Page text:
How does the ongoing recovery-orientation of mental health services affect everyday social work? And how does it in complex ways shape the «space of possibilities» that social workers as well as users act within? These are the guiding questions in the empirical analysis which this article offers insight into. The study behind this article shows how the attempts to move towards recovery-orientation are guided by a range of institutional imperatives, and that they tend to create a strong hierarchical focus on who «does it well» and who does not. Through analyses of concrete stories from social work practices, this study argues that the social work practices can be understood in more nuanced and complex ways with the concept of intertensionality. It is shown how the space of possibilities in mental health services are shaped by the intertensional relations between the «right practices» and the «wrong practices» appointed by the discourse of recovery-orientation.
An increasing number of policy documents are recommending that the recovery perspective be used as a guiding principle in the development of psychiatric care. The recovery perspective also implies a formalized user involvement in the planning and managing of treatment interventions. The present article questions whether it is possible to integrate this perspective in psychiatry’s current practice and body of knowledge. Three aspects are investigated: What are mental disorders? Who are the users? Which factors contribute to the recovery process? Psychiatry’s belief in chronic illnesses that follow a given course of development is contrasted with the view of mental problems as being related to life events with recovery as a likely course of development. The dominant view in psychiatry is that the patient is irrational and incapable of interpersonal relationships. Results in recovery research place the user in his or her social context and show that the managing of symptoms and stigma is possible. Where psychiatry focuses on specific treatment interventions, the users themselves point at a variety of helping factors where interpersonal relationships play a central role. An integration of users’ experience-based knowledge in the arena of psychiatry would deeply transform its current knowledge and practice.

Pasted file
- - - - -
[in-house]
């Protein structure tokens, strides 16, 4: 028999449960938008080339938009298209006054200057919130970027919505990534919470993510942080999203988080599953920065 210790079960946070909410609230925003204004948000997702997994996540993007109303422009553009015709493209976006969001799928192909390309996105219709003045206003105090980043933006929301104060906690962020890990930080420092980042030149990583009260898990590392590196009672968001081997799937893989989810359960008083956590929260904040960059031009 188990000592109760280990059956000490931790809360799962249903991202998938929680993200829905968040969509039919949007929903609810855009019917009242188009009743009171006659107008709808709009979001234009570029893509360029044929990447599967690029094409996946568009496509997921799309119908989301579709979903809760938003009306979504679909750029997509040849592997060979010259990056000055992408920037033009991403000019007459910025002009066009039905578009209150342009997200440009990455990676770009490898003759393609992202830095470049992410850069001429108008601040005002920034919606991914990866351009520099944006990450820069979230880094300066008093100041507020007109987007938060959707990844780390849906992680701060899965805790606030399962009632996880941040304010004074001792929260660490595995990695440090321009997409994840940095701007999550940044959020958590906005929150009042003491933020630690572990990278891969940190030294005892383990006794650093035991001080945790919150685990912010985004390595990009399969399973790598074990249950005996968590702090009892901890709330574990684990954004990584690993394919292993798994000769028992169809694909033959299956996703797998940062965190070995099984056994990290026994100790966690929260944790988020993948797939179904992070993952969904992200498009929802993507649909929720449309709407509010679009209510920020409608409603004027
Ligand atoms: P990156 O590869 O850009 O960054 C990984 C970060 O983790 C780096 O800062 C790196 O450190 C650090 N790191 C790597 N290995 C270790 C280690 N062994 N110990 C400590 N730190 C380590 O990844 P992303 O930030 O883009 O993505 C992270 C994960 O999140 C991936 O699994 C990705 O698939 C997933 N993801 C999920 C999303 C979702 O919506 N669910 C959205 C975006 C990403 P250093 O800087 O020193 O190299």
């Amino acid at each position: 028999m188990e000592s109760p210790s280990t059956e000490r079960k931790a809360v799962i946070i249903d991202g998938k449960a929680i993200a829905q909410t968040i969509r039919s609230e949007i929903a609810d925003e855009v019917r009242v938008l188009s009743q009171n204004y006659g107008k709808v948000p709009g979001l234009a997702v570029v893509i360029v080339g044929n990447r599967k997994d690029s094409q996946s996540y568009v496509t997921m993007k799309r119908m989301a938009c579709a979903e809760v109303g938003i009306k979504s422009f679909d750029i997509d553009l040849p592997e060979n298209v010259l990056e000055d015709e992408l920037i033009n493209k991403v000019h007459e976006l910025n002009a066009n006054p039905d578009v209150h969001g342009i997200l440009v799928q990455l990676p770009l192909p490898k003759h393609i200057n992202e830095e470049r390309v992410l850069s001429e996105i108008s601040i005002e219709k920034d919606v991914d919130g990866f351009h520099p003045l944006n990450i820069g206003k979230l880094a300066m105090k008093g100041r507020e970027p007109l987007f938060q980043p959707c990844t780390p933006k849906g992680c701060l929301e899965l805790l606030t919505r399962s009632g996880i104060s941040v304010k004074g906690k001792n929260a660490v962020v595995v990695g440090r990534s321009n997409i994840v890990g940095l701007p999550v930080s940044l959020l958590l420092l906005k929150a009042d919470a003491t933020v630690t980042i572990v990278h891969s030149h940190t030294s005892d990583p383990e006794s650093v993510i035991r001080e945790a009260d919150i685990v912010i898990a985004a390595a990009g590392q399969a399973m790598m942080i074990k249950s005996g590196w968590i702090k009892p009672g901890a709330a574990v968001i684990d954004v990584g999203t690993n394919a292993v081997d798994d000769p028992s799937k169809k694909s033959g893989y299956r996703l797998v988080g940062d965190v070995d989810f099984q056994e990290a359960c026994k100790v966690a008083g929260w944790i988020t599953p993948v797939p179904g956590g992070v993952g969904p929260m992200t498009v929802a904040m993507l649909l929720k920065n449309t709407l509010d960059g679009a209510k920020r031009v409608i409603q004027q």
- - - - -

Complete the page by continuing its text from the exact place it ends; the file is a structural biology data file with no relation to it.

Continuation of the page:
During the last decades there has been considerable emphasis on systemizing and acknowledging service users’ experiences, as well as developing a comprehensive and wide knowledgebase for mental health service development. National strategies, financial incitements and processes of service transformation should all in all represent good frameworks for making recovery oriented practice real. The intentions have been the best, however, looking at the present discussions and practises one might well question the genuine interest of the authorities as well as central parts of the services. Is recovery primarily seen as theoretically interesting or politically correct? In this paper we will outline some radical changes needed in order to fulfil the intentions of valuing service users’ voices and preferences in recovery. We will discuss issues like power and knowledge, the potentials of recovery research and practice in promoting solid change and finally the prospective of bringing together various research, practice and experience based communities for working in partnership towards a recovery oriented mental health service transformation.
User involvement aims to make sure that users gain increased power and influence over their own lives. User involvement may be seen as a condition for a health - and coping promoting strategy. Sagatun Brukerstyrt Senter in Hamar has distinguished itself by the fact that users find the way back to work or education after some time»s use of the center. This article presents the center and its shared values and goals which have been developed in a qualitative study with focusgroups, using an action-oriented design. Respect is perceived as the chief value. Respect is created and maintained through the three values: Equality, Openness and Compassion. Based on this project, it was possible to outline a superior vision and some goals for further work at the center.
Children and adolescents are constantly developing – and our finest professional obligation is to create and participate in the best contexts for development. Our task is to spot the not yet seen or experienced potentials that every child and adolescent possess (as we all do). We have to discover the possibilities that develop when we look for them with special care and interest. They develop when we expect change to happen and when we, together with significant others, participate in processes built on our preferred professional understanding of problems as invitations to change.
This article discusses the preliminary experience from the Danish municipality Gladsaxe’s attempt to transform its psychosocial efforts to that of one based on the concepts of recovery and rehabilitation. The politically approved Vision and Plan 2020 is briefly discussed while being placed in context with the previous decade’s intensified focus on recovery-orientation of services. This process is then illustrated using an account of a newly completed joint training course for service users and professionals, where challenges concerning change and partnership are highlighted. It ends with a discussion on how evidence based praxis can be developed which genuinely acknowledges service users’ experiences and wishes and where openness and reflexivity is upheld – a real challenge for a municipality under pressure.